However, people coming from these regions did not fit the identity politics of the Costa Rican elite of the 19th century, because most of them were ethnically of indigenous or Afro-Caribbean descent. The elites were aware of this contradiction and the Costa Rican historian Patricia Alvarenga elaborates how this led to the construction of three types of migrants. First, there were the ‘desired migrants’, that is ‘white’ Europeans. Second ‘unwanted migrants’ who, depending on the decade, were people of different ethnicities and nationalities and were prevented by laws from entering Costa Rica. At the beginning of the 20th century this affected, for example, people from China or the Ottoman Empire, but also people from Roma and Sinti communities. Third, there were those who were tolerated as a ‘necessary evil’, as Alvarenga calls it. This meant people of the neighbouring countries and regions who were tolerated due to the need for (cheap) labour force in the agricultural sector. Basically, the elites in Costa Rica had to subordinate their imaginary vision of a ‘white’ Costa Rica behind long-term economic ambitions. Further, Alvarenga emphasises that this hierarchisation was based on racist motives as well as eugenic and social Darwinist discourses that were circulating in the early 20th century (Alvarenga Venutolo 2011: 3-22). Thus, since the 19th century systematic discrimination practices and policies can be identified, and were directed against immigrants and ethnic minorities who did not fit into the idea of ‘white’ Costa Rica. During the late 19th century, the Costa Rican state and the political elites established a long-term polarisation within its society into a ‘we’, the Costa Ricans, and the ‘others’, migrants and ethnic minorities (Díaz Arias 2014: 59-70).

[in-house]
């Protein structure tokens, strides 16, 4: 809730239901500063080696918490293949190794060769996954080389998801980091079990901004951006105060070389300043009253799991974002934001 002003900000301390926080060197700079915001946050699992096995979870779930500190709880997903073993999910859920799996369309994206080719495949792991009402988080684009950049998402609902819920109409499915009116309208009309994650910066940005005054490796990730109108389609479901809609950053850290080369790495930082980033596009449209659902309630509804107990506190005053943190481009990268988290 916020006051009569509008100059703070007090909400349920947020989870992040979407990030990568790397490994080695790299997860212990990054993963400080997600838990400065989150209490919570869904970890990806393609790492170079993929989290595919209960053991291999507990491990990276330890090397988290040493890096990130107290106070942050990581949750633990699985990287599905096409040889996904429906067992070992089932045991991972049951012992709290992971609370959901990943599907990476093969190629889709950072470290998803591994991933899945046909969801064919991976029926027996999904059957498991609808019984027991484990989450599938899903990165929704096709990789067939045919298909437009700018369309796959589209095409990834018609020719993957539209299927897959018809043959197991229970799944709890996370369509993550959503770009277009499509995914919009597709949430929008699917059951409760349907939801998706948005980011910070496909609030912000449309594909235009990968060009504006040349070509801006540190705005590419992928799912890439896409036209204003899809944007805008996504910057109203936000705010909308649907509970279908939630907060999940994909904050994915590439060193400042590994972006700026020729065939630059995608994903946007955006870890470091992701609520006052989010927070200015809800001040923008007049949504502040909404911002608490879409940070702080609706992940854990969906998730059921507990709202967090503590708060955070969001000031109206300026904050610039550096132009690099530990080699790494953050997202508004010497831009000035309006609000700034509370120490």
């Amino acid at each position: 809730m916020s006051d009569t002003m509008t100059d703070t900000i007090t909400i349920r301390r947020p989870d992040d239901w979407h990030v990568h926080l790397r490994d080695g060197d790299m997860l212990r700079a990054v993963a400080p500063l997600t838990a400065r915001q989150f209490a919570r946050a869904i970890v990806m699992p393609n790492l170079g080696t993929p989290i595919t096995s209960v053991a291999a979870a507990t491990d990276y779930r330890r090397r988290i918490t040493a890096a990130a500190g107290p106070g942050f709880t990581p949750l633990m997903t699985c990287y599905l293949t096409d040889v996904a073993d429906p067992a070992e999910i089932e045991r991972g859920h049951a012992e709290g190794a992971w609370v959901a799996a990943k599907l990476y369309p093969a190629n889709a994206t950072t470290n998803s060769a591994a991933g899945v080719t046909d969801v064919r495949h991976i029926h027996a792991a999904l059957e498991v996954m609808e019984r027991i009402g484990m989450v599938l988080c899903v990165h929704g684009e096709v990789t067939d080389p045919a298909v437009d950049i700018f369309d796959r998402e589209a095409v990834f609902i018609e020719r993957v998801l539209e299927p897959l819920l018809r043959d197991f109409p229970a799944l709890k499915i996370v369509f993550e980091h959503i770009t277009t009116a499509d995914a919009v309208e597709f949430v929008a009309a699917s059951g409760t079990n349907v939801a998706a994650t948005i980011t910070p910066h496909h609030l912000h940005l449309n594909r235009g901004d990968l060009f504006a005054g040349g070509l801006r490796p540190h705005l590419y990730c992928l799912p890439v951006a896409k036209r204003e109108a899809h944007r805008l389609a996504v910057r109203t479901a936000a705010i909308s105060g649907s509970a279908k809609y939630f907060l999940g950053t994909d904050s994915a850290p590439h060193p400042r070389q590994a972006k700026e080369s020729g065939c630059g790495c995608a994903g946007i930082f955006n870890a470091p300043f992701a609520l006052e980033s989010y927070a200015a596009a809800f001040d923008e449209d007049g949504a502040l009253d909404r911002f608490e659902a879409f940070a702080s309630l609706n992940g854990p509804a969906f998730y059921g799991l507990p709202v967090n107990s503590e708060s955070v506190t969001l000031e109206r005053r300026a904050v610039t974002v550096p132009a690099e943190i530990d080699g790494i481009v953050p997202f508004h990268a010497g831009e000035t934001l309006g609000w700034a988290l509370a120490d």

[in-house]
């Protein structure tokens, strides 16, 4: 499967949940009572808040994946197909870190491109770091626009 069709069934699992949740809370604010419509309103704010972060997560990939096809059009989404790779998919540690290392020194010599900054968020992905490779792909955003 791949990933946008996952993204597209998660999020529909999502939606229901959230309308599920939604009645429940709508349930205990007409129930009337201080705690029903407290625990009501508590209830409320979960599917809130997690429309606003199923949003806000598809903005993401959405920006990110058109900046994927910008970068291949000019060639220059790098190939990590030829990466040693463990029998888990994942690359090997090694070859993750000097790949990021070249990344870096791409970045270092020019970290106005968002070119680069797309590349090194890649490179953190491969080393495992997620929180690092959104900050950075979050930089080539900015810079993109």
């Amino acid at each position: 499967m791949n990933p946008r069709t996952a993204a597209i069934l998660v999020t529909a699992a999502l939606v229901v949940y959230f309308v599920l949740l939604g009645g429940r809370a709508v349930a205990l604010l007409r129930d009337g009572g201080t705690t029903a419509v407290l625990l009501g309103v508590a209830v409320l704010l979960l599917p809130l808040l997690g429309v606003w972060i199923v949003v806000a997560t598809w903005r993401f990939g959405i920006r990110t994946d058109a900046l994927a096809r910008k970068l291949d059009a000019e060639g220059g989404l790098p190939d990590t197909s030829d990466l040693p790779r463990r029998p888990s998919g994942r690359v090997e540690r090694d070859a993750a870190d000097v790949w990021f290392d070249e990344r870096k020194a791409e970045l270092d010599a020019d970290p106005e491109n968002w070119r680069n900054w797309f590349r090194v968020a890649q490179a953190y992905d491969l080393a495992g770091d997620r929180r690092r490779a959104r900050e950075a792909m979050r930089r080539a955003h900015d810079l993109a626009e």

Looking at census data from 1864 to 1984 Nicaraguans represented the largest group of foreign citizens coming to Costa Rica, followed by Jamaicans, Panamanians and Europeans (Alvarenga Venutolo 2011: 10). Historically, there have been (at least) three major migration movements from Nicaragua to Costa Rica since the 19th century. The first took place in the middle of the 19th century and was related to the expansion of the plantation economy and the cultivation of coffee, bananas and sugar. The main reason for Nicaraguans migrating to Costa Rica was due to economic considerations, because Costa Rica appeared to be economically more successful, whereas in contrast to Nicaragua, there were better job opportunities and – albeit small – social advancement was possible (Castro 2010). A second migration movement took place in the late 1970s and 1980s and was influenced by political events in Nicaragua, connected with the downfall of the Somoza family-dictatorship. Around 1977-78 when the support for the Frente Sandinista de Liberación Nacional (FSLN) – then a guerrilla movement and since the 1980s a political party – grew and a popular uprising against the dictatorship was imminent, the regime increased its repression against the population. Therefore, around 50,000 Nicaraguans sought exile in Costa Rica before the culmination of the revolution on 19 July 1979. Many returned in the 1980s, but soon the country was caught up in the next conflict, the so-called Contra War which made Nicaragua a hot spot of Cold War dynamics. Again, thousands fled to Costa Rica, but this time the economic crisis of the war also played its part, as well as unpopular measures by the FSLN government, such as compulsory military service. Oppositional politicians who opposed the policies of the FSLN in the 1980s also went into exile to Costa Rica as well as to the USA (Baumeister, Fernández & Acuña 2004: 15; Basok 1990: 727). After the defeat of the FSLN in the elections and the takeover of the government by Violetta Barrios de Chamorro in February 1990, a neo-liberal economic policy was implemented, supported by the World Bank and the International Monetary Fund. These policies further intensified the economic crisis, already resilient due to the Contra War. The country’s inflation, unemployment and poverty rates continued to rise, resulting in the third migratory movement in the 1990s (Sandoval-García 2017: 7).